Sweat - human/hippos

Discussions about Waterside Hypotheses of Human Evolution or any other topic related to human evolution.

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Sweat - human/hippos

Postby CEngelbrecht » Sat Apr 09, 2016 6:16 am

http://news.bbc.co.uk/2/hi/science/nature/3749351.stm

Elaine Morgan couldn't quite work out an aquatic angle of sweat, since critics of WWHEs have pointed out that horses also sweat.

I recently watched one of David Attenborough's Natural Curiosities episode, where he relayed how hippos, a semiaquatic mammal from the same region as early hominins, sweat a sticky red substance. According to Japanese scientists (see link above), this acts both as the hippos' own sunscreen, while also having antibacterial characteristics.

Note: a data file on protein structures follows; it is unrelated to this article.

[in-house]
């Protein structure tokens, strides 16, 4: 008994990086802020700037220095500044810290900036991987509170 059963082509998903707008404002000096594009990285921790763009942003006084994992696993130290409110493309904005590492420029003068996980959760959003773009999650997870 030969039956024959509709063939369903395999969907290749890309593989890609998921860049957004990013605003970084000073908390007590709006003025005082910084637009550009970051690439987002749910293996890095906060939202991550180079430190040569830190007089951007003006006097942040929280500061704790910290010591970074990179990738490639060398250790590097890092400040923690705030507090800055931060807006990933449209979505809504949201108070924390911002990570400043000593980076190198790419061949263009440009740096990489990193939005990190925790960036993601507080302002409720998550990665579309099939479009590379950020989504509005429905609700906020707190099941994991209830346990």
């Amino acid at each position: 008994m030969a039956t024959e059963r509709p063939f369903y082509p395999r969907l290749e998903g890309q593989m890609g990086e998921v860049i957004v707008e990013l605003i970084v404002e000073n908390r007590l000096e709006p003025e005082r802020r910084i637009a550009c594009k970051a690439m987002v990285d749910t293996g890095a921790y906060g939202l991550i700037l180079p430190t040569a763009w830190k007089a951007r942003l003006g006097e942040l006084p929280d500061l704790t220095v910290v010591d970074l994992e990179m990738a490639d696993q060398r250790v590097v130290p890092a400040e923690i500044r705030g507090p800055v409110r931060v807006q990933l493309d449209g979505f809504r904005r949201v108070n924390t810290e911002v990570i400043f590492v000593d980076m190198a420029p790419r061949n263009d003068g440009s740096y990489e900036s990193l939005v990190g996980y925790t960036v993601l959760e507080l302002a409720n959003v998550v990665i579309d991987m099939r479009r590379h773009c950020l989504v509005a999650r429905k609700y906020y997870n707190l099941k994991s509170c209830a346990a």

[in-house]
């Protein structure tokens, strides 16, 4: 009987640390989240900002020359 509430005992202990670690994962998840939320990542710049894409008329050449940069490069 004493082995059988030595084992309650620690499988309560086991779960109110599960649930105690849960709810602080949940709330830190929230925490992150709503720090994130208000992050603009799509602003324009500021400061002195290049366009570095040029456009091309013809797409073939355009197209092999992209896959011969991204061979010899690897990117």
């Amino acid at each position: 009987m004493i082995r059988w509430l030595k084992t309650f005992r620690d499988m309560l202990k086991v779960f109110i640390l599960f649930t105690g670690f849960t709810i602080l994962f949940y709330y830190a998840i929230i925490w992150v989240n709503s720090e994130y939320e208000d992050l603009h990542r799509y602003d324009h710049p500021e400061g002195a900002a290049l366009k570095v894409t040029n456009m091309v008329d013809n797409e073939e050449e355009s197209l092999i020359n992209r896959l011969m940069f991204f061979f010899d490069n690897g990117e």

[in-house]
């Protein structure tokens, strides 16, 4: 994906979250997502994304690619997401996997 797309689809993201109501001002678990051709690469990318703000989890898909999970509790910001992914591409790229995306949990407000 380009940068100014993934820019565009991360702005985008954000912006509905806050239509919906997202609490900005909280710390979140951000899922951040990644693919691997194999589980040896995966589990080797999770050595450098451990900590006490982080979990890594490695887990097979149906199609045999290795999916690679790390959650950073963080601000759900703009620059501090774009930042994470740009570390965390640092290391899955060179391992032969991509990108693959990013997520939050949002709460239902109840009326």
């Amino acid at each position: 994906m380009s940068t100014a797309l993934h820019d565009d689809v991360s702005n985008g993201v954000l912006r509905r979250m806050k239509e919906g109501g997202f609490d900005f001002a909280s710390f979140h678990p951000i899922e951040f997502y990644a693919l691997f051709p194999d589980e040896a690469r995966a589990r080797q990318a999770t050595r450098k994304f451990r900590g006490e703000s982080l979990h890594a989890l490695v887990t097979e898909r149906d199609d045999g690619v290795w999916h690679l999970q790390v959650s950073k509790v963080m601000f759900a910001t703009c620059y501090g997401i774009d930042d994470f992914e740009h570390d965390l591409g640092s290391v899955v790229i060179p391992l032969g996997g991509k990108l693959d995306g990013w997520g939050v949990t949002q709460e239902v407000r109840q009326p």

"They found it is made up of two pigments - one red, called 'hipposudoric acid'; and the other orange, called 'norhipposudoric acid'.
[...]
"Both pigments act as sun blocks and the red one, they discovered, is a particularly good antibiotic."


So can it be as simple as that? That it's a method to avoid sunburns and inflammation also for hominins? Are similar molecules present in human sweat, while not in horses' sweat?

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